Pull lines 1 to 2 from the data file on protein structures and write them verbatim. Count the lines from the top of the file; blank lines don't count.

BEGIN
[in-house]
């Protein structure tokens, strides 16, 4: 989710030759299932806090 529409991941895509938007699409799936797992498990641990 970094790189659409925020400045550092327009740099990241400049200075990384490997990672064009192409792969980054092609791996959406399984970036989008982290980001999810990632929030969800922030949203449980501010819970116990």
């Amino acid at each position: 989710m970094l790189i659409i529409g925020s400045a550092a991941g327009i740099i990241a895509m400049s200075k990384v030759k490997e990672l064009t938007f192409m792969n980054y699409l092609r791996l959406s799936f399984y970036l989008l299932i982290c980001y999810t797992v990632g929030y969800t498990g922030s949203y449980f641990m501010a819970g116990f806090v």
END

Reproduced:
[in-house]
């Protein structure tokens, strides 16, 4: 989710030759299932806090 529409991941895509938007699409799936797992498990641990 970094790189659409925020400045550092327009740099990241400049200075990384490997990672064009192409792969980054092609791996959406399984970036989008982290980001999810990632929030969800922030949203449980501010819970116990």